So the NIT essentially became a consolation bracket.

So, yes, maybe that day was inevitable. The Holiday Festival is already just a memory; soon also the NIT. Maybe we should just be amazed and grateful that we’ve had the NIT for as long as we’ve had it. The Garden can certainly get better luck planning concerts in its place. And the folks at the NCAA who now run the NIT never thought much of the idea that New York was still as much of a team magnet as it’s been made out to be. However.

I know this: Forty-two years after attending my first Garden event as a wide-eyed 13-year-old boy, I’ll be back this week. Well, yes, St. Bonaventure happens to be in it, so as a 55-year-old I’ll be going there with significantly less wide-eyed eyes. But I’ll look around when I’m there. The NIT was a part of New York for 84 years. It’s all well and good to be able to wish an old friend well.

Vac’s Whacks

Can CBS just do everyone a favor and just assign Ian Eagle to… well, everything?

Ian Eagle (left) with his CBS broadcast partner Jim Spanarkel.
Ian Eagle (left) with his CBS broadcast partner Jim Spanarkel.
Getty Images

There’s good news for the defunct Purdue Boilermakers: Ex-Met Turk Wendell’s son Wyatt. Wyatt doesn’t brush his teeth between innings or munch licorice on the mound like his old man, but the 6-foot-6 junior right-hander is 3-0 and hopes to get drafted in June.

What was Friday night’s bigger surprise: Saint Peter’s over Purdue, or the Knicks coming back from 15 to beat the Miami Heat?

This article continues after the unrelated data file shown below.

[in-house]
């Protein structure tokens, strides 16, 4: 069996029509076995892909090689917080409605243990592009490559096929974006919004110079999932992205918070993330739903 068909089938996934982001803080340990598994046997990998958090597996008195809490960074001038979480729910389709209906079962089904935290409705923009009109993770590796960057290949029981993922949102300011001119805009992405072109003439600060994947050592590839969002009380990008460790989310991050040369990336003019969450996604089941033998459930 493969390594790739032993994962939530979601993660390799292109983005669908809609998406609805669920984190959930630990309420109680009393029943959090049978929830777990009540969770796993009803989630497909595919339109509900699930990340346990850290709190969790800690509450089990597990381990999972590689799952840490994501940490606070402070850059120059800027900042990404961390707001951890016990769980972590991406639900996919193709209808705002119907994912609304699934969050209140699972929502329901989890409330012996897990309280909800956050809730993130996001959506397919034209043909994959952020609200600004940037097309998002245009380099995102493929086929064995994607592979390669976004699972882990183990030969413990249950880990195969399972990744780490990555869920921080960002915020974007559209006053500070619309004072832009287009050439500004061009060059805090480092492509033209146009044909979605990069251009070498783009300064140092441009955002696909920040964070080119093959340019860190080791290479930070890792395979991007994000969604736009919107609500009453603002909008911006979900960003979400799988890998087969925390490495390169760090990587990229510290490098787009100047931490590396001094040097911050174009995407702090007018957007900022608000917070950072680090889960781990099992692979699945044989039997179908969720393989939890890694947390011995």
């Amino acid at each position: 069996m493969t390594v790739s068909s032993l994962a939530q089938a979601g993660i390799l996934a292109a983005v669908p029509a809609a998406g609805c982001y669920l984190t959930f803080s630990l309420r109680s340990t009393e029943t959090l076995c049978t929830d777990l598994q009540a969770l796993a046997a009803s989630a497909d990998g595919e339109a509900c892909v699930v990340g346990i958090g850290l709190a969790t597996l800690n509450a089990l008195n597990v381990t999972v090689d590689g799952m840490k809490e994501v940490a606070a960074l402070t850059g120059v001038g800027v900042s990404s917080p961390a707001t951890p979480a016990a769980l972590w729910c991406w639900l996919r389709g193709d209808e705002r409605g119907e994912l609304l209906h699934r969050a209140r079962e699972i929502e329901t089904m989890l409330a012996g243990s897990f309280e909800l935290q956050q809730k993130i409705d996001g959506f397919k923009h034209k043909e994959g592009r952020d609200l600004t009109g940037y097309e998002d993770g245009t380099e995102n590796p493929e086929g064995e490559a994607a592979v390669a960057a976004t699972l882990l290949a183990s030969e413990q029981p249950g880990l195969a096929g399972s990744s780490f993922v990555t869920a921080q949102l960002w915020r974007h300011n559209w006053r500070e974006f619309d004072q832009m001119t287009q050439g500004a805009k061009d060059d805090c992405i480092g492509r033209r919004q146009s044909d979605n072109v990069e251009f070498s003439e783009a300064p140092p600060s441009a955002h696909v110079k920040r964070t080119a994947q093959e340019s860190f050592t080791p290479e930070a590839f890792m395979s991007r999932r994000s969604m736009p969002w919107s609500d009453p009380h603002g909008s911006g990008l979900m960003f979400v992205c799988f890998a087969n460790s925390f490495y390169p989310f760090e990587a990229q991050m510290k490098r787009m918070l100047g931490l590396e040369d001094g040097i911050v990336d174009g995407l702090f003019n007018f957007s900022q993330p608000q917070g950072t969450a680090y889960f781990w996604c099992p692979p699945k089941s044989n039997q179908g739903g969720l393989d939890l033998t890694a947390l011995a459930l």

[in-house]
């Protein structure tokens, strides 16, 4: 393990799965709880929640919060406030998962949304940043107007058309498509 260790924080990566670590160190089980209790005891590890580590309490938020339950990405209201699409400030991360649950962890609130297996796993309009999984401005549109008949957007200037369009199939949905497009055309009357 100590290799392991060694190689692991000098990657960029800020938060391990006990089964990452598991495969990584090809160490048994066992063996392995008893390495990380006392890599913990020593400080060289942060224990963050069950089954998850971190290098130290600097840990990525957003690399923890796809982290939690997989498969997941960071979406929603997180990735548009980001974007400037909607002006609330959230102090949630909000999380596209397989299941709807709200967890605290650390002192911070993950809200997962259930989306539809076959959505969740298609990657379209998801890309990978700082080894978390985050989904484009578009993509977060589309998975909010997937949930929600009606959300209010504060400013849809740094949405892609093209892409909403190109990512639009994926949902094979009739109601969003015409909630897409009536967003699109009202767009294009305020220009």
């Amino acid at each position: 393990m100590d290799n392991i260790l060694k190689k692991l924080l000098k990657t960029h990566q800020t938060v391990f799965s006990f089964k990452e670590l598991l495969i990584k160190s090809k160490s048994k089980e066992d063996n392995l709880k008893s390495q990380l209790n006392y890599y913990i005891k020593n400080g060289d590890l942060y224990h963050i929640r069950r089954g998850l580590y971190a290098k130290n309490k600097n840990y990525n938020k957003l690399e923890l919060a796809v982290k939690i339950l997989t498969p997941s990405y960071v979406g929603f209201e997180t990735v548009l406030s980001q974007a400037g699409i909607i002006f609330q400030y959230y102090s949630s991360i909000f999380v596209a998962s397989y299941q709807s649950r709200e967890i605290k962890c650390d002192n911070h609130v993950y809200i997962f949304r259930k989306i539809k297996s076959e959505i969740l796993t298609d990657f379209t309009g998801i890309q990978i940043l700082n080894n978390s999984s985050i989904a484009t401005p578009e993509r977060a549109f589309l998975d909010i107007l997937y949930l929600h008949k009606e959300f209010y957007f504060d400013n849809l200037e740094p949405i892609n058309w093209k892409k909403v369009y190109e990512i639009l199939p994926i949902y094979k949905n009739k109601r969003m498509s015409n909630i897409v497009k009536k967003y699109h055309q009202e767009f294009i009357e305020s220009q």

It’s remarkable how often these NCAA games end up in TV timeouts at the same time, no matter how much they delay starts.

Hit back on Vac

Mike Convey: As a graduate of St. John’s, I long for the Lou Carnesecca years. With the size and heritage of the Johnnies, why can’t we do what a school with fewer than 2,500 students has achieved? More worryingly, why can’t we even get down to the big dance?

Fans react at Hudson Hall as they watch the Saint Peter's Peacocks defeat the Purdue
Fans react at Hudson Hall as they watch the Saint Peter’s Peacocks defeat the Purdue.
James Keivom for the NY Post

Vacuum: This is the real flip side of Saint Peter’s wonderful story – many people in other schools will ask: Why not us?

John Roe: I can’t fight St. Peter’s Basilica. At my age I can meet him every day! Let’s go to St. Peter’s Basilica!

Vacuum: So THAT explains why Carolina and UCLA fans are rooting louder for the Peacocks on Friday night than they are for the Tar Heels and Bruins later. They hedged their bets.

@DSistaro: I love it! There’s nothing more exciting than March Madness! It seems like every year I say, “The best tournament ever!”

@ Mike Vacc: This year especially.

Alfred Angiola: Normally I would have no interest or patience for profanity in art. But when I watch Ted Lasso, I find Roy Kent’s verbal outbursts absolutely hysterical, especially—and here’s the scary part—when he curses in front of little kids. Is something wrong with me?

Vacuum: If so, I’m afraid I have the same condition. The NIT tournament created countless memories at Madison Square Garden